Relating the trees in the Amazon to west coast droughts
In research meant to highlight how the destruction of the Amazon rainforest could affect climate elsewhere, Princeton University-led researchers report that the total deforestation of the Amazon may significantly reduce rain and snowfall in the western United States, resulting in water and food shortages, and a greater risk of forest fires.
The researchers report that an Amazon stripped bare could mean 20 percent less rain for the coastal Northwest and a 50 percent reduction in the Sierra Nevada snowpack, a crucial source of water for cities and farms in California. Previous research has shown that deforestation will likely produce dry air over the Amazon. Using high-resolution climate simulations, the researchers are the first to find that the atmosphere's normal weather-moving mechanics would create a ripple effect that would move that dry air directly over the western United States from December to February.
Specifically, a denuded Amazon would develop a weather cycle consisting of abnormally dry air in the sun-scorched northern Amazon around the equator weighted by wetter air in the cooler south. Research has speculated that this pattern would be similar to the warm-water climate pattern El Niño, which during the winter months brings heavy precipitation to southern California and the Sierra Nevada region while drying out the Pacific Northwest.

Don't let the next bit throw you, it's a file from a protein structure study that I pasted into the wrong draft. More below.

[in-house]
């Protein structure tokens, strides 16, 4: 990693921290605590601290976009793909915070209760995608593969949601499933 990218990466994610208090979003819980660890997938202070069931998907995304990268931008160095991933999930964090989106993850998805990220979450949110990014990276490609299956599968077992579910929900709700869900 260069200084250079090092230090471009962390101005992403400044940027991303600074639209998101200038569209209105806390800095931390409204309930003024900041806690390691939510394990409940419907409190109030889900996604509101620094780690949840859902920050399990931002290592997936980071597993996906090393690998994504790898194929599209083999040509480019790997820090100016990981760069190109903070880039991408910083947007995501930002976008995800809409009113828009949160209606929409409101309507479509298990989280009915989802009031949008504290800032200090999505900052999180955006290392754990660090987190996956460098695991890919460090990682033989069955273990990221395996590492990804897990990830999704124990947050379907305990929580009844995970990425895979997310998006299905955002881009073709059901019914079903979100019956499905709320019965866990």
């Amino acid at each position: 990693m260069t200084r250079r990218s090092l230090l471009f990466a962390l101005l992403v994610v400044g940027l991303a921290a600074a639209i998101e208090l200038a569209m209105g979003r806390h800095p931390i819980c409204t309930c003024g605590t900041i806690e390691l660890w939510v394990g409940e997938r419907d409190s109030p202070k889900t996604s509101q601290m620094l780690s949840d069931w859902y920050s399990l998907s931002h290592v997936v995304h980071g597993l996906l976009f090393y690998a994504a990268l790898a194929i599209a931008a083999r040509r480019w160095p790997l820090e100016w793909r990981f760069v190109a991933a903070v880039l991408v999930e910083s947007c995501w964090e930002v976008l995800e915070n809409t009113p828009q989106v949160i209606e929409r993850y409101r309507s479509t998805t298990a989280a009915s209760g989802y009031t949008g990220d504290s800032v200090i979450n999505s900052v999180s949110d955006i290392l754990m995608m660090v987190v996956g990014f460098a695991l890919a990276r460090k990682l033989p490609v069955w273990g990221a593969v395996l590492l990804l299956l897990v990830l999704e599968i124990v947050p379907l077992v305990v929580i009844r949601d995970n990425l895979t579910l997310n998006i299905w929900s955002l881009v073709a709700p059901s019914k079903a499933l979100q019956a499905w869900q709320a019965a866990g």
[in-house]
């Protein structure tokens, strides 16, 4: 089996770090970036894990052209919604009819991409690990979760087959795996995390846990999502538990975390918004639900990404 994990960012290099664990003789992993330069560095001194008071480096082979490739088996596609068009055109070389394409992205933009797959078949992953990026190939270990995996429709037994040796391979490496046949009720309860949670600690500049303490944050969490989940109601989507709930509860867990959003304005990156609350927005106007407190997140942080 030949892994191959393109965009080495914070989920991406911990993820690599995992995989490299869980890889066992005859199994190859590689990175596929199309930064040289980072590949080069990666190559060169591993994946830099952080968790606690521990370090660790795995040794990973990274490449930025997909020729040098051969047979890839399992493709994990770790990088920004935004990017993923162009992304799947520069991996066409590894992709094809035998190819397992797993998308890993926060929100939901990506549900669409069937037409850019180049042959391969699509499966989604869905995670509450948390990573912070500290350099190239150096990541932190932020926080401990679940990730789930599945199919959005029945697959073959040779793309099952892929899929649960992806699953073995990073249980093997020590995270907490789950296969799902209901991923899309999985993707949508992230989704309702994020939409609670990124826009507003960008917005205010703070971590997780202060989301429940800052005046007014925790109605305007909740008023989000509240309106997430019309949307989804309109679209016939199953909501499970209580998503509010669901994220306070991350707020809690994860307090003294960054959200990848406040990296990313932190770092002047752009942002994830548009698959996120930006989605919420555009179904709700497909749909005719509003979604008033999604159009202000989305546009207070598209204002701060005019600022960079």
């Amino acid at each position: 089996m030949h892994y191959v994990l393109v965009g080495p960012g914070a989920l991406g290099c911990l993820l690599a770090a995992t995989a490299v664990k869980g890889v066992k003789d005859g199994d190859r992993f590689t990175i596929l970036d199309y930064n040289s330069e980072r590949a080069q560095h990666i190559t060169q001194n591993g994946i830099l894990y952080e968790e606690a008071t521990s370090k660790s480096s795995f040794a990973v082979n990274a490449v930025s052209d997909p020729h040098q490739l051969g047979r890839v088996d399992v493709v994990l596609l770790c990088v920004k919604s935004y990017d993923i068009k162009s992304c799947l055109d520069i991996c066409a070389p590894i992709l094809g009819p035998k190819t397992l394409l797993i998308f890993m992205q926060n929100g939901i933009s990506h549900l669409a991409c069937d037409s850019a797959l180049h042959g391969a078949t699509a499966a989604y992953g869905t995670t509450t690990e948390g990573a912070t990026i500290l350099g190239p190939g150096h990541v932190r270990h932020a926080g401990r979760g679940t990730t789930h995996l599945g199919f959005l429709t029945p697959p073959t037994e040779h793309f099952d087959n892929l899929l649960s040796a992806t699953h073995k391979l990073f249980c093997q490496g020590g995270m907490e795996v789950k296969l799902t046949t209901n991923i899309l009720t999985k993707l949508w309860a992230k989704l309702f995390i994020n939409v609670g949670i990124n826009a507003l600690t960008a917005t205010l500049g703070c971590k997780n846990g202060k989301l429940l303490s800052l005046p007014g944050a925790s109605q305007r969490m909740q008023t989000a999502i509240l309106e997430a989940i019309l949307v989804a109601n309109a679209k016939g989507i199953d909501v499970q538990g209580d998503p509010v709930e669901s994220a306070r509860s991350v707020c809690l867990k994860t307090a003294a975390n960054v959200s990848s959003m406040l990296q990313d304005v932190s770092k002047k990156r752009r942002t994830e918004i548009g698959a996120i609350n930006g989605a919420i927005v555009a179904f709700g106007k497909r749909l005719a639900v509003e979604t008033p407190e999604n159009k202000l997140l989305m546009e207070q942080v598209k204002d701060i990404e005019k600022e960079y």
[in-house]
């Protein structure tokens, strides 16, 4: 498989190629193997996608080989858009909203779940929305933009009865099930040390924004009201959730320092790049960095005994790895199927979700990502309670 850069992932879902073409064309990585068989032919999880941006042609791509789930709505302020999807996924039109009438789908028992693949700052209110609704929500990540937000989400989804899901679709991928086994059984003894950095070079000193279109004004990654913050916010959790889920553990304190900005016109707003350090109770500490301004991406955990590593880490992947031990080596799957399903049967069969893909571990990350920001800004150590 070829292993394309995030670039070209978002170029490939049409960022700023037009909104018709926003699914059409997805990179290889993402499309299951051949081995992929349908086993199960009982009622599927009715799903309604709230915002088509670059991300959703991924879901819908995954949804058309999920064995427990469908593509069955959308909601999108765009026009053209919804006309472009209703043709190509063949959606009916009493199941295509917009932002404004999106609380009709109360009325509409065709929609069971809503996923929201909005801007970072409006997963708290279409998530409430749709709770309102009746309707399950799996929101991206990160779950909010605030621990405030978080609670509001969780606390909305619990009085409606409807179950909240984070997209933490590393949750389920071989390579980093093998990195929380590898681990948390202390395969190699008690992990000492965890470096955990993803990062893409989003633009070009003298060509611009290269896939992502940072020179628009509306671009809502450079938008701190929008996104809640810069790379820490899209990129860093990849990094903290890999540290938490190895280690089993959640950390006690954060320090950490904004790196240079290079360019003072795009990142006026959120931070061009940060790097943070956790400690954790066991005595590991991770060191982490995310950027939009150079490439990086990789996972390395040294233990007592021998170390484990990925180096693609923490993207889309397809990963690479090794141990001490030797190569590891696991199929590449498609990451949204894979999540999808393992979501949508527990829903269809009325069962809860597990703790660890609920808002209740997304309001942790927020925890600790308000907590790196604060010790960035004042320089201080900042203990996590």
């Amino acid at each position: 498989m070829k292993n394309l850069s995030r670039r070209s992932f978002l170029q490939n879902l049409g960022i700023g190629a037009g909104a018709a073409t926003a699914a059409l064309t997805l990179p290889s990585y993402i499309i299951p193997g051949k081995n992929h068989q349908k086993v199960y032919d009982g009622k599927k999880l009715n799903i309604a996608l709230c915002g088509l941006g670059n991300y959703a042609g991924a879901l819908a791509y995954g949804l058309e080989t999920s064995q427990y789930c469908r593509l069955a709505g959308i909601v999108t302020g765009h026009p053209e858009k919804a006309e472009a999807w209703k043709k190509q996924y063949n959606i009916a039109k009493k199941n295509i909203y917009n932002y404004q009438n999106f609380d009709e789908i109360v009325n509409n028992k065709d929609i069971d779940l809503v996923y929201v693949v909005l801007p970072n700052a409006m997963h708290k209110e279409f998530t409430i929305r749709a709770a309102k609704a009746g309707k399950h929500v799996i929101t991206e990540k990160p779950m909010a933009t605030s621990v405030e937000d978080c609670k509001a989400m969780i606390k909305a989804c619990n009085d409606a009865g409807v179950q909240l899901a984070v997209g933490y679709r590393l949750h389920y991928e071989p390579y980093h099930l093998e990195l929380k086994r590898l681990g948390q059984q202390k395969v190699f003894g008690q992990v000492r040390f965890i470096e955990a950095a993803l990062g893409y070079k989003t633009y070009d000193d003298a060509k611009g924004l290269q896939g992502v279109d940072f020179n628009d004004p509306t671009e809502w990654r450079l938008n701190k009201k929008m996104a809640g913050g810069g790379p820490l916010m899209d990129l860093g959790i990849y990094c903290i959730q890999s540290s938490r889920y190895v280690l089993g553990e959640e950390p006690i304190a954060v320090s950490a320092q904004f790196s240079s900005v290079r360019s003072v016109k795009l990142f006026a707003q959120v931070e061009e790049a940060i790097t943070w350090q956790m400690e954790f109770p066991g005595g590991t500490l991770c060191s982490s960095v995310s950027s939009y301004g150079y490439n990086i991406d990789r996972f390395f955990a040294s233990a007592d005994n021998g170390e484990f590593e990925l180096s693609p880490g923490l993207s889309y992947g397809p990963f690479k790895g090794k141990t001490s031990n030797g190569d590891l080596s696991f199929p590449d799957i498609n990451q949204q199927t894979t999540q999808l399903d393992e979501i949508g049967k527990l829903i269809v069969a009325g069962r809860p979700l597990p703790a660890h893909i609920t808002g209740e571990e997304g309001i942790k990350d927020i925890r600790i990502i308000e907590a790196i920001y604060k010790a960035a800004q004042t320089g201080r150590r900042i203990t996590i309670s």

The Princeton-led researchers found that the Amazon pattern would be subject to the same meandering high-altitude winds known as Rossby waves that distribute the El Niño system worldwide from its source over the Pacific Ocean. Rossby waves are instrumental forces in Earth's weather that move east or west across the planet, often capturing the weather of one region — such as chill Arctic air — and transporting it to another. Because the Amazon pattern forms several thousand miles to the southeast from El Niño, the researchers report, the Rossby waves that put the rainy side of El Niño over southern California would instead subject that region to the dry end of the Amazon pattern. The pattern's rainy portion would be over the Pacific Ocean south of Mexico.
First author David Medvigy, an assistant professor of geosciences at Princeton, explained that the findings stand as one possible outcome of Amazon deforestation in regions outside of South America — consequences that scientists are working to understand. The rainforest influences various aspects of the surrounding climate, including cloud coverage, heat absorption and rainfall.
Read more at Princeton University.